University of Bath

Evaluating social and development interventions using the Qualitative Impact Protocol (QuIP)

A reality check of extent to which self-reported changes in wellbeing can be attributed to specific social and development interventions in complex contexts.

Understanding the effectiveness of social and development interventions

The Qualitative Impact Protocol (QuIP) has been designed to offer a credible and cost-effective assessment into the extent that changes in wellbeing that have been self-reported by intended beneficiaries can be attributed to specified social and development interventions in complex contexts. Action research into its effectiveness is being undertaken through commissioned impact evaluation studies undertaken by the Centre for Development Studies, often through a spin-out social enterprise called Bath Social and Development Research.

Evaluating project impact

International development agencies need credible and cost-effective evidence of their socio-economic impact to learn how to improve on what they do, and also to account for their activities to the public. QuiP addresses this need for impact evaluation, particularly in complex contexts, both as a substitute and complement to randomised control trials and other methods.

The QuIP was an output of the collaborative Department for International Development (DFID) ESRC sponsored ART Project (Assessing Rural Transformations). This ran from 2012-2015 and entailed collaboration with three international NGOs and researchers from three African Universities.

After 2015 the QuIP was used to engage with international development agencies and evaluators over impact evaluation methodology, both challenging poor practice and offering a feasible alternative. Up to the end of 2018, nearly 40 conference, seminar or training presentations based on the QuIP had been delivered in more than a dozen countries.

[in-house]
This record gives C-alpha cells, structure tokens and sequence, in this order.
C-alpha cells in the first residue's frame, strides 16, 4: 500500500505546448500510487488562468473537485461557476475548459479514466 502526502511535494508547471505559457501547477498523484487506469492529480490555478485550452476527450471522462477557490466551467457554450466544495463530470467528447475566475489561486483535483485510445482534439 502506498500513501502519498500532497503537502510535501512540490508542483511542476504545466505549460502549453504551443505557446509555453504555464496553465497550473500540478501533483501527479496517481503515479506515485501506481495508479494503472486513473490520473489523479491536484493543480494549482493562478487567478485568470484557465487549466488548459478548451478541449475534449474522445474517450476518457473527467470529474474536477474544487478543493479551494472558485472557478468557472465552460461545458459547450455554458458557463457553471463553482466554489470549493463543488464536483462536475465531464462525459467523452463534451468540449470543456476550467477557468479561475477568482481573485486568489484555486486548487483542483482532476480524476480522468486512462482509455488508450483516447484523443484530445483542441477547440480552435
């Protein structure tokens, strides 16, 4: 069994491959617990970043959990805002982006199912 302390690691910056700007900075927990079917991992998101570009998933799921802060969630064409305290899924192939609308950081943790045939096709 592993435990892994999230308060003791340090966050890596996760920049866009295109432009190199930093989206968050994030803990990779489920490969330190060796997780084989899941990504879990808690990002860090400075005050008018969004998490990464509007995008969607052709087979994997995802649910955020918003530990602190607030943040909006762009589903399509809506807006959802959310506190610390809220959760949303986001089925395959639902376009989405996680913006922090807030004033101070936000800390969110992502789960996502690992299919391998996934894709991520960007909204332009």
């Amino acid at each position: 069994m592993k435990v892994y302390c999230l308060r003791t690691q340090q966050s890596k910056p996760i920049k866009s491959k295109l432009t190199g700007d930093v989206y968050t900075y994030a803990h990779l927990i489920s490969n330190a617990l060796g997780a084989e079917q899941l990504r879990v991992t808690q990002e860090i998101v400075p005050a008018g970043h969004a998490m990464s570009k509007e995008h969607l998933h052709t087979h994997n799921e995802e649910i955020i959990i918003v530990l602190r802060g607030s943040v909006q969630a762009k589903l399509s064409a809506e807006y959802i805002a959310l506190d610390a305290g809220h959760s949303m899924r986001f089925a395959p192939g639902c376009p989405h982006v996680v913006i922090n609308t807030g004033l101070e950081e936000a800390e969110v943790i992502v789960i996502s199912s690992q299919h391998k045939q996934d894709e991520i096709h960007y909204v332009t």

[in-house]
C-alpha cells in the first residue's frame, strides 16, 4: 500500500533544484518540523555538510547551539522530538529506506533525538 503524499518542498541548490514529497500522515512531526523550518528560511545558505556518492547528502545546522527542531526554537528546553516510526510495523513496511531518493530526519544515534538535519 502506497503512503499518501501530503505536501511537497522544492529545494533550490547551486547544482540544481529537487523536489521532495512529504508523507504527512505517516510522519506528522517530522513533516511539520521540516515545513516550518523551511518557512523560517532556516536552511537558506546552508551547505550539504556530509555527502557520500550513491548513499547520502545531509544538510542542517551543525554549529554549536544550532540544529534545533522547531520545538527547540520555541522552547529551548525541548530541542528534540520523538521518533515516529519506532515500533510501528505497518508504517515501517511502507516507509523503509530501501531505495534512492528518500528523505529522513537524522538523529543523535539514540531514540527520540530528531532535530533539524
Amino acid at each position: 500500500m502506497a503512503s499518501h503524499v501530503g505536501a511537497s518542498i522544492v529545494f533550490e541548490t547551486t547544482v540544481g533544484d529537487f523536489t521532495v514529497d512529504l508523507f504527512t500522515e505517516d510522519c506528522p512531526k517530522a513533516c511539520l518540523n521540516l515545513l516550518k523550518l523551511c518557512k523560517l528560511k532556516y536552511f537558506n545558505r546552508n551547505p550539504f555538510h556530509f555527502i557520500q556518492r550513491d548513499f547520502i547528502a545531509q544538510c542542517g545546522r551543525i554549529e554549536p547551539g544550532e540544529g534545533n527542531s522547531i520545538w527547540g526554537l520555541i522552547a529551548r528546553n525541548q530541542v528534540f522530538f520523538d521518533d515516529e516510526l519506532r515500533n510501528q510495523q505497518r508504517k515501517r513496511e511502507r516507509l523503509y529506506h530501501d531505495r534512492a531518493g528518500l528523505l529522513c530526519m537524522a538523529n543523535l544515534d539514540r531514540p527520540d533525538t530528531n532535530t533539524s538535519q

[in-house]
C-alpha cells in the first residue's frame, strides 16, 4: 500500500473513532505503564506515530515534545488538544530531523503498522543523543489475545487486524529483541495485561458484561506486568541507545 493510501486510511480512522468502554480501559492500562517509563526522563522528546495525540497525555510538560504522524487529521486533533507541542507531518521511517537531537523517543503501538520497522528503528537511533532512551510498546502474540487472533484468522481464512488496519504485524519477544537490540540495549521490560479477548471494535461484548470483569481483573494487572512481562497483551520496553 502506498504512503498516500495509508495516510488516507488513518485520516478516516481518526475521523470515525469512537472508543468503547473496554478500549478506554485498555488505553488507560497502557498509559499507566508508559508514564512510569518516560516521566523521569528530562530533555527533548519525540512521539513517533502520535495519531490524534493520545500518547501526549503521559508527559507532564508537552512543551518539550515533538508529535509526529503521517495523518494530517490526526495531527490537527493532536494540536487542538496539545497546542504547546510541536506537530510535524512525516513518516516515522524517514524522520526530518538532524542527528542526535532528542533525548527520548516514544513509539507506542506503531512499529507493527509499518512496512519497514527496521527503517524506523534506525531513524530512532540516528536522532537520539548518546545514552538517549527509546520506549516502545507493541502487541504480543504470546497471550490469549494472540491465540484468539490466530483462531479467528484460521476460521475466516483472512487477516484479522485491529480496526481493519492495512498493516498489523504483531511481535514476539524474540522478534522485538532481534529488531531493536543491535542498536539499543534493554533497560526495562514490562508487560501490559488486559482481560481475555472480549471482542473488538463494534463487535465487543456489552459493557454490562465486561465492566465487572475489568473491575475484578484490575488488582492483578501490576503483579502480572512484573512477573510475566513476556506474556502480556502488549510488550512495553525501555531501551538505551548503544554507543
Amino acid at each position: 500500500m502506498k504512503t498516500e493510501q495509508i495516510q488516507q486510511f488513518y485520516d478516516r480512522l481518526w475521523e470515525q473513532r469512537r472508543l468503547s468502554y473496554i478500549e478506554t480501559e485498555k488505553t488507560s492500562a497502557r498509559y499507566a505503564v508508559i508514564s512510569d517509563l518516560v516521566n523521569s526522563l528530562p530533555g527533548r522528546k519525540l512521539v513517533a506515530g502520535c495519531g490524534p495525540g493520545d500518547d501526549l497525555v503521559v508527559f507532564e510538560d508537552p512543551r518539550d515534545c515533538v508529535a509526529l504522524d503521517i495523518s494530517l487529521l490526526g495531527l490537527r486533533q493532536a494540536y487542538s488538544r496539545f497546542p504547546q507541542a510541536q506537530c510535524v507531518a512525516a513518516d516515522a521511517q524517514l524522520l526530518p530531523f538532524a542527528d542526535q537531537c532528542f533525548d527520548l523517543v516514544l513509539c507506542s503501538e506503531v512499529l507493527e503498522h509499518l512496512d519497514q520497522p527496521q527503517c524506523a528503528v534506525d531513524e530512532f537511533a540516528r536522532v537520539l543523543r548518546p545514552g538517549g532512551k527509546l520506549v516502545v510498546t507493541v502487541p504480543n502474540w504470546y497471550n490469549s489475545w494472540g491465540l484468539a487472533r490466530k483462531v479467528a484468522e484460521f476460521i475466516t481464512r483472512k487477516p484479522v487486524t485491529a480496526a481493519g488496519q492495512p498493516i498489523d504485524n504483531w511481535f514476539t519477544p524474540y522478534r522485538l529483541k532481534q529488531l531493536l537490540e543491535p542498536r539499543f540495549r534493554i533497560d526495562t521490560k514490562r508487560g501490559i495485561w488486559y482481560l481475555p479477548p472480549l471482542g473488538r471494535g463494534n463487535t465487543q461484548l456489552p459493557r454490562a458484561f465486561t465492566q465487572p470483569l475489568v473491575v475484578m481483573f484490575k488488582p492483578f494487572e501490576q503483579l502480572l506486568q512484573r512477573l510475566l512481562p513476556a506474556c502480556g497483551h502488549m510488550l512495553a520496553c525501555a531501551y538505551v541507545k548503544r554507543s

Bath Social and Development Research Ltd (BSDR) was set up in 2016 as a non-profit spin-off company of the University to promote wider. By the end of 2018 it had conducted or collaborated in more than 25 QuIP studies across 15 countries.

Enabling change

The main impact of the research arises from induced changes in the activities of organisations that commission QuIP studies, and the effect of these on the wellbeing of intended beneficiaries of their subsequent activities. It also includes savings arising from the greater cost-effectiveness of QuIP relative to other methods, and the intrinsic benefit of providing intended beneficiaries with a credible feedback mechanism for expressing their views about what development agencies are doing in their name.

Other impacts are conceptual, instrumental and entail capacity building.

Conceptual

The QuIP research has provided a detailed, visible and practical example of how credible and cost-effective evidence can be generated on the impact of development motivated action. It has strengthened understanding of what can be achieved through qualitative, mixed method and realist approaches to impact evaluation compared to both more expensive and inflexible experimental approaches.

It has also challenged qualitative evaluation specialists to be more systematic and transparent in their methods. It has contributed to debate over the ethics and efficacy of blinded qualitative research, and attribution coding.

Instrumental

The QuIP has been directly adopted by a range of development agencies, including international non-government development organisations, social investors, philanthropic foundations, a for-profit company and local authorities in the UK. It has had a wider influence on the practice of impact evaluation – by other organisations, including private consultancies (Oxford Policy Management), foundations (the Aga Khan Development Network) and official donors (DFID).

Capacity building

The research has led to the establishment of a non-profit company (BSDR) and through it a network of professional evaluators, University based qualitative researchers and analysts – principally across Africa, but also in India and Peru.

Project team

Project outputs

Copestake, J. G. (2014). Credible impact evaluation in complex contexts: confirmatory and exploratory approaches. Evaluation, 20 (4).

Copestake, J., Allan, C., van Bekkum, W., Belay, M., Goshu, T., Mvula, P., Remnant, F., Thomas, E. & Zerahun, Z. (2016) Managing relationships in qualitative impact evaluation to improve development outcomes: QuIP choreography as a case study. Bath: Centre for Development Studies, University of Bath, (Bath Papers in International Development and Wellbeing, No. 49). Forthcoming in Evaluation.